Written By: DrJukebox
URL: http://
Dr Jukebox: I think you've got some statistical problems with that analysis. For starters, the population of Chicago is in the millions. The population of US soldiers in Iraq is ~130,000.

If we assume that the KIA in Chicago and Iraq are similar, and that Chicago has 3 million people, then that would make Iraq about 20-25 times more dangerous.
 
Written By: Jon Henke
URL: http://www.QandO.net/blog
Danny: as usual, you ask good questions and make good points. I'm glad you're here. I'll respond in order:

Did you really believe it was going to be easy to go into any of these ME countries and shower them w/ democracy?
Easy? Of course not. Not at all. In fact, my expectation prior to the war was that it would be a very difficult, messy, problematic post-war, and that the best we could reasonably hope for was a sort of semi-democracy.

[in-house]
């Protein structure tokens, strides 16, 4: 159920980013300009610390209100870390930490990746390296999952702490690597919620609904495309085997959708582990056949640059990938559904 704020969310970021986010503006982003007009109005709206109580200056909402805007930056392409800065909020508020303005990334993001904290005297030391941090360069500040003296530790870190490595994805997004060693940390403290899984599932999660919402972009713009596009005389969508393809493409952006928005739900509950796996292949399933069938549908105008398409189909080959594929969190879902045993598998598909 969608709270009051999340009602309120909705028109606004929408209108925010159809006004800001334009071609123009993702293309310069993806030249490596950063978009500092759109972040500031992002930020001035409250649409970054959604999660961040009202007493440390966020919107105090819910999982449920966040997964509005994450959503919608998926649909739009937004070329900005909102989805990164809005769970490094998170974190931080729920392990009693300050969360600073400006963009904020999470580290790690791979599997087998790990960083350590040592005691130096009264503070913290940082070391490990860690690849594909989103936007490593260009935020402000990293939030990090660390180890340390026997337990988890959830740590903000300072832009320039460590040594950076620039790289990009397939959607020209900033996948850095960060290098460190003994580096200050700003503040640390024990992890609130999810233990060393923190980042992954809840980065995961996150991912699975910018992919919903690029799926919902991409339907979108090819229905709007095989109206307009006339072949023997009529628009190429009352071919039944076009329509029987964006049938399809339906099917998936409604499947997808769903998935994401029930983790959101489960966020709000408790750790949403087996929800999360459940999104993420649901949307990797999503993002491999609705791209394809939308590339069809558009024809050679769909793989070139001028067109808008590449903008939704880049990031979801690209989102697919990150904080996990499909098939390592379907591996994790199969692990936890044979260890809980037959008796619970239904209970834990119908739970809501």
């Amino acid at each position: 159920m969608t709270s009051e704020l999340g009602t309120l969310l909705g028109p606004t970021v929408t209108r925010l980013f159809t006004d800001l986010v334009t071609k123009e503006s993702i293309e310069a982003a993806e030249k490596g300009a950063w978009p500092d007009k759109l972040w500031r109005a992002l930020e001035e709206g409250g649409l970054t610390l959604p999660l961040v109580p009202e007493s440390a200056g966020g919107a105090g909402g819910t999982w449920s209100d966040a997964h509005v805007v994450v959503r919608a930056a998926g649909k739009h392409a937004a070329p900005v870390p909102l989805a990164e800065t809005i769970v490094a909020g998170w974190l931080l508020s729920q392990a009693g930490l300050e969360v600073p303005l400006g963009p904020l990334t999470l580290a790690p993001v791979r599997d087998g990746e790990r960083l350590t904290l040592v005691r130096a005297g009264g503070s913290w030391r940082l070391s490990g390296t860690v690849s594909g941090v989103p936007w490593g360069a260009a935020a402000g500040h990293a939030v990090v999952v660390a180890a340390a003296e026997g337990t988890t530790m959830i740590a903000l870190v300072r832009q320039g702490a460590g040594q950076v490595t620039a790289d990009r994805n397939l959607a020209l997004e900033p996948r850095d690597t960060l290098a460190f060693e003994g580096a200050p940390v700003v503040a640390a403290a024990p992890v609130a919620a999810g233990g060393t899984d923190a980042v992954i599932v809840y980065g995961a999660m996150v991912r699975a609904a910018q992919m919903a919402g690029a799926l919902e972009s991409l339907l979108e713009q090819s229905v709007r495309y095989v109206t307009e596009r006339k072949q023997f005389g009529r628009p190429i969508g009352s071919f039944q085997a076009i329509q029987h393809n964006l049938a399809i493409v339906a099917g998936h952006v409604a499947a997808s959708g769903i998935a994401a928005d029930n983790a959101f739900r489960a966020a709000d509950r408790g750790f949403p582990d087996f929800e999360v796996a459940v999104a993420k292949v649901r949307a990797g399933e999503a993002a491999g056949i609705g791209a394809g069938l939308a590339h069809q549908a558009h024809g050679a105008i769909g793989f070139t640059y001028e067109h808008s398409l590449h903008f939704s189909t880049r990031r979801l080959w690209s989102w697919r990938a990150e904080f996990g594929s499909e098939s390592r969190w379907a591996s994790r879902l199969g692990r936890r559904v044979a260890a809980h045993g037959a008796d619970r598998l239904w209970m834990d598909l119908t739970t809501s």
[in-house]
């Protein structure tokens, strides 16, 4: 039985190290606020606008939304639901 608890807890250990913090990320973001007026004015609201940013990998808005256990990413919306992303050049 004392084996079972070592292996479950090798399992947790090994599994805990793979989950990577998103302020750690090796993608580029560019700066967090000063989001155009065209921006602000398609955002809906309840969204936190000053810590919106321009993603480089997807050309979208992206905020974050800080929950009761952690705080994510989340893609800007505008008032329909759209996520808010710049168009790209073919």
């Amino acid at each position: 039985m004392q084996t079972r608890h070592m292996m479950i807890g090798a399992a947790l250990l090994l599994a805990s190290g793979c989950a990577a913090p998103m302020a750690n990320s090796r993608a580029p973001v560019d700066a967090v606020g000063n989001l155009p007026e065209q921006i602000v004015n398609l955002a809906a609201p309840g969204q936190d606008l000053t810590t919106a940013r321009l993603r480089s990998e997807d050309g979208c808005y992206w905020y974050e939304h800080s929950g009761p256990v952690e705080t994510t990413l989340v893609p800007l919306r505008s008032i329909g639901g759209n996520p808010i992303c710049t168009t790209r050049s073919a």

Why do you feel it was necessary to have to attack someone? We had alQaeda to deal with.
Yes, but how do you deal with Al Qaeda, without attacking somebody? And, as incestuous as the Middle East terrorism problem is, where do you start? If you start AND finish in Afghanistan, then--like cockroachses--they scurry away for a moment, banished from one room and nothing more. (in fact, per the 9/11 report, Iraq was the likely fall-back country for Al Qaeda. I'm not completely sure I buy that, but there you go)

The antiwar crowd likes to talk about "root causes", but I think they are still thinking of symptoms. "Poverty" and "the Israeli conflict" and "US support for [fill in the blank]" are not "root causes". They're merely symptoms of the kind of governments pervasive--and accepted, because they know nothing else--in that region.